Critique du livre d’ Alan Greenspan’s « The Map and the Territory » Par Conrad Bertez
Since it came out, in late October, Alan Greenspan’s the Map and the Territory has been pretty consistently panned. Rather blithely, in fact. The most common criticism levied against the book has nothing to do with the book itself, in fact, but rather with its author, insofar as it makes reviewers’ blood boil whenever the former Chairman of the Federal Reserve Bank writes yet another book that is in fact not a mea culpa. We should be willing to recognize that books are in fact not a platform for apologies, for otherwise, I would be in a position to criticize Greenspan for an overly accommodating chairmanship and robbing me of thirty dollars by selling me a contentless book. Granting that, it appears that a review that focuses more on Greenspan’s actual points might be in order.
While Greenspan’s book doesn’t, unlike a large part of the mainstream literature on the 2008 recession, focus on a single point and denounces it as the root cause of the crisis, it most certainly contains theses that are themselves controversial. Broadly construed, the Map and the Territory can be seen as a reactionary work: reacting to the once prevailing consensus that modelization could guide economic policy; reacting to the belief that the crisis could be ended sooner by more intervention; and reacting to the idea that targeted regulation could prevent another crisis.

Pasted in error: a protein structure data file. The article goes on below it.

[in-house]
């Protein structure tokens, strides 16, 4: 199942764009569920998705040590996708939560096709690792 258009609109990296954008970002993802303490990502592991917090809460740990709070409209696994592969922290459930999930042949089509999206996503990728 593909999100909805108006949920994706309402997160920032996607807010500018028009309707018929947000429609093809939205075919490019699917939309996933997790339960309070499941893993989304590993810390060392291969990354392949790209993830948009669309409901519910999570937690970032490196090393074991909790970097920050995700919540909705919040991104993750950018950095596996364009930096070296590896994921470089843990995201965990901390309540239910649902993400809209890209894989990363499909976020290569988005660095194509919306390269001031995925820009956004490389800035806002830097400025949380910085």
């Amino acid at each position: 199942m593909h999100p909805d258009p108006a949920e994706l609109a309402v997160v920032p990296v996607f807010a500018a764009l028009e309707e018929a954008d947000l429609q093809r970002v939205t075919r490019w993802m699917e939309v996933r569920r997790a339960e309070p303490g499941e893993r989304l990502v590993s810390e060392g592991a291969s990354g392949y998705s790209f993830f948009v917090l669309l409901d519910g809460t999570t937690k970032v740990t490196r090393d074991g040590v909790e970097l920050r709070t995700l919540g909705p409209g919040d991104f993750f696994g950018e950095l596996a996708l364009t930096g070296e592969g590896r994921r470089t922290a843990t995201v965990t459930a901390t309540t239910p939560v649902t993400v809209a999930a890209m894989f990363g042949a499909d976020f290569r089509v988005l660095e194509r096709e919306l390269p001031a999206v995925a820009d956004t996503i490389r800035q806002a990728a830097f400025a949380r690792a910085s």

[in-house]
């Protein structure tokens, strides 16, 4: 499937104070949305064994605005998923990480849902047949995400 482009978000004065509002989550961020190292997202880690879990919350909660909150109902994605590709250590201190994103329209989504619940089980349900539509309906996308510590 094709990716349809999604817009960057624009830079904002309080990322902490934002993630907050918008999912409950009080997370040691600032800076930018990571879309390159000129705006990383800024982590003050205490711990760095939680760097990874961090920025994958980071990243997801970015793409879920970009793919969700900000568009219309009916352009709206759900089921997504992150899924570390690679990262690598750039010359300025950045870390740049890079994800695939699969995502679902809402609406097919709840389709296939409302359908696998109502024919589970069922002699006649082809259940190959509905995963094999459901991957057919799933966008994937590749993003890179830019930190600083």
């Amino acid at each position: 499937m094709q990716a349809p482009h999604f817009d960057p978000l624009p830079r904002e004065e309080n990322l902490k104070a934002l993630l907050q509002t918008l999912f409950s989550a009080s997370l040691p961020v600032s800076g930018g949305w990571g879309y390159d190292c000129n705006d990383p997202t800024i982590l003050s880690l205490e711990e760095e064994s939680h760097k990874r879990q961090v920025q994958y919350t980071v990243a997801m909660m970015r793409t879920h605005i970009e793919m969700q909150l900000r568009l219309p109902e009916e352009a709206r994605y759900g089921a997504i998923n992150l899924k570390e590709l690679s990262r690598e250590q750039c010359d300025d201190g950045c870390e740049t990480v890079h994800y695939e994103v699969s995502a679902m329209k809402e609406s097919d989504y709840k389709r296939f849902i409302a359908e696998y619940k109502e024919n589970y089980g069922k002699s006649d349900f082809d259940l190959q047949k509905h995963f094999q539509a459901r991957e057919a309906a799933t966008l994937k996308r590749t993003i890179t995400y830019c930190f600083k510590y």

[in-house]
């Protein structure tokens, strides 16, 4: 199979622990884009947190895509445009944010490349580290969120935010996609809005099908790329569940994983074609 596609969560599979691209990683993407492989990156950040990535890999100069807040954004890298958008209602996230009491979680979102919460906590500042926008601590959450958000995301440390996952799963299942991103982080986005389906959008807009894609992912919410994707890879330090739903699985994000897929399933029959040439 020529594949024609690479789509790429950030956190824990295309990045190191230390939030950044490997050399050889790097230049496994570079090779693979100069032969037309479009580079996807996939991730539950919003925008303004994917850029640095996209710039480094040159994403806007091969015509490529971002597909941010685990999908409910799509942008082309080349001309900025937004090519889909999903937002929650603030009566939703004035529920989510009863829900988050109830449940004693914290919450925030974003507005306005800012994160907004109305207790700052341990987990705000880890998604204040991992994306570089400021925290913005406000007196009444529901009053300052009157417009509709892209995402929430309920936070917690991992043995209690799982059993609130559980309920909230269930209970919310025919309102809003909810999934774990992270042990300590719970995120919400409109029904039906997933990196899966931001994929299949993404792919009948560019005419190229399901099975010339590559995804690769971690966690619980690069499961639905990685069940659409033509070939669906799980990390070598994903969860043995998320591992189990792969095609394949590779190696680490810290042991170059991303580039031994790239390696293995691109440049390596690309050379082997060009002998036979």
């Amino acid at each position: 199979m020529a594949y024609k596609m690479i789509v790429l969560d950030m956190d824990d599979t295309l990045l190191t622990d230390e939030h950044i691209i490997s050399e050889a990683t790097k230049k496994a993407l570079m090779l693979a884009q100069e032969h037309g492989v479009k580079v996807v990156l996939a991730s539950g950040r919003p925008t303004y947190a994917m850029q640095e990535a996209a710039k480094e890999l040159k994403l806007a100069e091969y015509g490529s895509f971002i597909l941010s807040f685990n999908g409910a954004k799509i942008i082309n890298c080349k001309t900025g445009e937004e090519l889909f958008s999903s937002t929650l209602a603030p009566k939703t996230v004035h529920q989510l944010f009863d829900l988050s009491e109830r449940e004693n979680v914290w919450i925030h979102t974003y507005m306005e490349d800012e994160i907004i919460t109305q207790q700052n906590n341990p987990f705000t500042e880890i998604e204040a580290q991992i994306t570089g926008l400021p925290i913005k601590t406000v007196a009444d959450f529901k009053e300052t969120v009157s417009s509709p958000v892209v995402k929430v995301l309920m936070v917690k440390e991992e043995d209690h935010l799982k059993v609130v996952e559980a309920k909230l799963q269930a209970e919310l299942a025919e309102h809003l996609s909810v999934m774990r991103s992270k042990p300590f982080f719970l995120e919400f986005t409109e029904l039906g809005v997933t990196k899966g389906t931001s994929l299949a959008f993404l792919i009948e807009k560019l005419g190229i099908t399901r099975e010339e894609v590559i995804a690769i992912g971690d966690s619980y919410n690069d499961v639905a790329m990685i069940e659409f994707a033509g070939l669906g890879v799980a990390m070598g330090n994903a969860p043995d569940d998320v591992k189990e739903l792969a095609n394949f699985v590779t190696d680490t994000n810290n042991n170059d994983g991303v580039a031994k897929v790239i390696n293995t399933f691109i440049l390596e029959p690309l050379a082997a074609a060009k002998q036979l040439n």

Greenspan is never very far from the decisions and the policies described in the book, though he goes through many pains to adumbrate the fact that he actually was chairman of the federal reserve bank for close to twenty years. Thus, for example, while he laments and explains the drop in gross savings that has taken place since the mid-sixties (207), he does not mention that federal reserve bank policy during his chairmanship did nothing to prevent that, and indeed, during the nineties, put pressure on interest rates to keep them lower, which Greenspan might even recognize himself, certainly does not provide agents with any reason to save their income. This bias towards not discussing his own policies can be avoided simply by reading more on his own policies and reframing them within the context of his arguments in the Map and the Territory, where his analysis remains applicable. Another oddity about Greenspan’s writing is the obvious intellectual tension between Greenspan the economist, and Greenspan the chairman. At times extolling the self-correcting nature of the market and denunciating the damages of government policy (Free market imbalances are addressed either by allowing markets to correct themselves through a selling climax, or through government intervention that delays the adjustments, and from my perspective, makes the ultimate adjustment even more problematic. 153), and at others claiming that “the tendency for market prices to seek equilibrium cannot occur if market structure is dysfunctional. (…)the substitution of sovereign credit for private credit is essential to quickly restore market structure” (149), the man appears slightly schizophrenic, but generally falls on the side of being opposed to intervention. But that’s enough concerning Greenspan’s idiosyncrasies for now.